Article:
Sign up for a free trial to IAM magazine including full archive access by clicking on the button below
You need to have cookies enabled in your browser to permanently hide this pop up.
It’s doubtful that when European officials and national negotiators sat down to build a unitary patent and court system their intention was to create something that would be attractive to non-practising entities (NPEs). But as this blog and others have been pointing out for a while now that is exactly what they have done. So far the message does not seem to have got through. Today another group of interested parties have attempted to point out the attractions of current plans to NPEs. We will see if they have any more luck than those who have gone before.
Perhaps the fact that companies such as Google, Samsung, Microsoft, Cisco and Apple – not usually the closest of friends – have come together to pen an open letter to EU members states, MEPs, the Commission and the preparatory committee of the Unified Patent Court (UPC) expressing their concern that the current rules of procedure for the UPC will undermine the benefits of a single EU patent and create “significant opportunities for abuse” may do the trick. But don’t hold your breath.
The letter sent by the self-styled “group of global innovators” points out what they see as two major problems with the current plans: uncertainty over the rules allowing for the bifurcation of cases; and lack of guidelines with regard to the imposition of injunctions. This should come as no surprise to those addressed in the letter – the same things have been pointed out for several years now.
The availability of injunctions to successful plaintiffs in disputes is an obvious area of attraction to NPEs and one that we have discussed on this blog any number of times before. The ability to shut a company out of a market of 500 million plus people is an immensely powerful weapon and one that has attracted the attention of many in the US. It is also one that anyone who spends even a short time speaking to NPEs there knows is generating a great deal of interest among them. Indeed, as the letter notes: “PAEs have already begun to set up shop in several European countries drawn by the potential for siphoning more revenue from European companies.”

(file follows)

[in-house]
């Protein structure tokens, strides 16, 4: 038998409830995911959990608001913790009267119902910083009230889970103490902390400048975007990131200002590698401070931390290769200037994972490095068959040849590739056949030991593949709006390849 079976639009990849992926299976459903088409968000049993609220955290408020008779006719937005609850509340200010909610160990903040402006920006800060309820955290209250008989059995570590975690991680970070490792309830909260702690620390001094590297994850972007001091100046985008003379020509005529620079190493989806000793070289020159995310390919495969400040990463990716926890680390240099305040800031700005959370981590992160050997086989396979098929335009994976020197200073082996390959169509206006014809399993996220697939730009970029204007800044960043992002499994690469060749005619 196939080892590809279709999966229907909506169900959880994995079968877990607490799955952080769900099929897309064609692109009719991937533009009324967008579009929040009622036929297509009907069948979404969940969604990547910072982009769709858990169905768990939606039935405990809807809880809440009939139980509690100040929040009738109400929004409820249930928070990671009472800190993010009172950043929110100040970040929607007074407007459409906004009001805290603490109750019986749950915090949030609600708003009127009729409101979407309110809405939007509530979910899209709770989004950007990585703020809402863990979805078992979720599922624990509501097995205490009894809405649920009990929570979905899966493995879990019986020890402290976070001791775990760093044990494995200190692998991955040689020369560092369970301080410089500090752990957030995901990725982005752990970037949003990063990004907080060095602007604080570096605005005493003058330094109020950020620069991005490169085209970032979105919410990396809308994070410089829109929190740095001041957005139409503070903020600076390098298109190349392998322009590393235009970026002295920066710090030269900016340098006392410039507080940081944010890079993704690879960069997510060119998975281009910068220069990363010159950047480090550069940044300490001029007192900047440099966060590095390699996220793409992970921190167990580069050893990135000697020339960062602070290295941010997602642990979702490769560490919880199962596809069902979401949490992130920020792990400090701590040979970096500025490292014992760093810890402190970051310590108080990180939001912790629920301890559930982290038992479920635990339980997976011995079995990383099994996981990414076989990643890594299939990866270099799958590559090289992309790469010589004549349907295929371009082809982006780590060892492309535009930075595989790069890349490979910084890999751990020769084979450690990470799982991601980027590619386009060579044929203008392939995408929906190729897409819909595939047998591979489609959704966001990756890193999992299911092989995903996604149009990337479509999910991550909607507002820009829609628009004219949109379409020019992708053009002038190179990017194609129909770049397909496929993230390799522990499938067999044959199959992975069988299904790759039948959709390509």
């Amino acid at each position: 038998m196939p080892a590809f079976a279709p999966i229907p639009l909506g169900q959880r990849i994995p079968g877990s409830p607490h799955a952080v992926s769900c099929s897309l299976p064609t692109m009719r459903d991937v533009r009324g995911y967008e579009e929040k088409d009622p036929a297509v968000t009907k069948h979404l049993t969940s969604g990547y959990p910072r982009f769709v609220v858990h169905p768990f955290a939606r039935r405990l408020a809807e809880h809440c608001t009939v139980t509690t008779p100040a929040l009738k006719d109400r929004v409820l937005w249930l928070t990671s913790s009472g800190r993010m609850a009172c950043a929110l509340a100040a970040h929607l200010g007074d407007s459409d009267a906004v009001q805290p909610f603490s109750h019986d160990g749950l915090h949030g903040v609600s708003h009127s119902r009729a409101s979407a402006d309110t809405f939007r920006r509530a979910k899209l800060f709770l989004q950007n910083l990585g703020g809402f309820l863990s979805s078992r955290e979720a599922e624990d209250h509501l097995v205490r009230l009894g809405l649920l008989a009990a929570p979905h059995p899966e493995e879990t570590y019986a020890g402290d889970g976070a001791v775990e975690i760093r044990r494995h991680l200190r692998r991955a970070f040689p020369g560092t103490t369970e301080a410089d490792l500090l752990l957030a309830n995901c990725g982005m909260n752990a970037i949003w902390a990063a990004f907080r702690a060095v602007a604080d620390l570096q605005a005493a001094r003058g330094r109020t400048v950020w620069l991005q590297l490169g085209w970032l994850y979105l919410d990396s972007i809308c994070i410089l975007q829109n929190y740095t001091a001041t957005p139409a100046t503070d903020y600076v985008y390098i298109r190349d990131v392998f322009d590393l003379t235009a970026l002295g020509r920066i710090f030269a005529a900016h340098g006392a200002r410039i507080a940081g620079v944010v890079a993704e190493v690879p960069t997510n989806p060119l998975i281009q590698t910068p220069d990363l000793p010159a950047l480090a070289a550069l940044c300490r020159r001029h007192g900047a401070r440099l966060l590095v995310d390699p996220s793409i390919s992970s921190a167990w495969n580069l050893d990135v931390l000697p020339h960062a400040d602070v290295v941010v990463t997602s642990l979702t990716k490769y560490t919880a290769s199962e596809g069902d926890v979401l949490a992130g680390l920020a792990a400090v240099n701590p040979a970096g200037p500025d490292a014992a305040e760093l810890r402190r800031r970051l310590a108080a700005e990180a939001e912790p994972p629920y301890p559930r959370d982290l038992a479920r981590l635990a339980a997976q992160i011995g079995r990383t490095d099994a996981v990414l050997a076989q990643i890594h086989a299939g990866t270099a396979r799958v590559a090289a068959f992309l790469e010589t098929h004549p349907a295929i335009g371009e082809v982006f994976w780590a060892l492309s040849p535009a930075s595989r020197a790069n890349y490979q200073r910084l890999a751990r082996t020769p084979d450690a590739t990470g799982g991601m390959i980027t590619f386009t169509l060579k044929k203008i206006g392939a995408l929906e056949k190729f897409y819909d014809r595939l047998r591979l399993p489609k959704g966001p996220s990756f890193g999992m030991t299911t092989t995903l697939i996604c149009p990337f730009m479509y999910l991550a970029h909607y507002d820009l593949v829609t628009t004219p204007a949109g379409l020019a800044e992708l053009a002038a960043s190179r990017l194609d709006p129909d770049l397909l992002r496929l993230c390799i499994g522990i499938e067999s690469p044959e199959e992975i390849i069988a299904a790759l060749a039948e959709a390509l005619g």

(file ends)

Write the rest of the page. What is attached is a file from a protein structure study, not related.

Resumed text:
One such “PAE” the global innovators may have in mind is Intellectual Ventures, which established its European HQ in Dublin in 2011. Funnily enough, the letter does not mention that among its signatories, Apple, Cisco, Google, Intel, Microsoft and Yahoo! are all IV investors. Neither is there any mention of BlackBerry’s stake in Rockstar (or Microsoft’s or Apple’s), or the fact that HP changed its patent sales policy in 2011 so that it can now do business with NPEs.
What we do see mention of, though, is the very dubious Bessen and Meurer claim that NPEs cost American businesses $29 billion in 2011; while there is a questionable attempt to extrapolate the problems that the US has with poor quality patents in some areas into a European context. This ignores the fact that Europe just does not have the same issues with quality and that many types of patent that are widely available in the US are not granted in Europe. Nor, for that matter, does the letter recognise that the cost of patent litigation is substantially lower in Europe, as is the level of damages awards.
In short, it is disingenuous at best to suggest that many of the “troll” problems that may exist in the US are likely to appear in Europe because injunctions are available. After all, in order to get an injunction you have to win a case. Thus, in Europe it is much more likely that for NPEs to enjoy real success they are going to have to invest in and enforce relatively high-quality patents; what’s more, it is highly probable that they will get many of these from operating companies looking to raise money and/or to outsource their own enforcement programmes.
All that said, there is very little doubt that as things stand the unitary patent system and court in Europe are of immense interest to NPEs. If the plans do not change I have no doubt we will see many more of them in the EU over the coming years. Should that happen, there is absolutely no way in which EU members states, members of the European Parliament, the Commission and the preparatory committee of the Unified Patent Court can say they were not warned.
IP politics, IP litigation, Patents, IP business
It might be worth adding that one origin of the US "troll" problem seem to be the costs on the defendants side due to discovery induced by a complaint.
Additionally, the Rules of Procedure of the Unified Patent Court enable the court to make any enforcement subject to the provision of security. This is considered to be an established tool to prevent the scenarios constructed.Gottfried Schüll, Cohausz & Florack on 02 Oct 2013 @ 18:00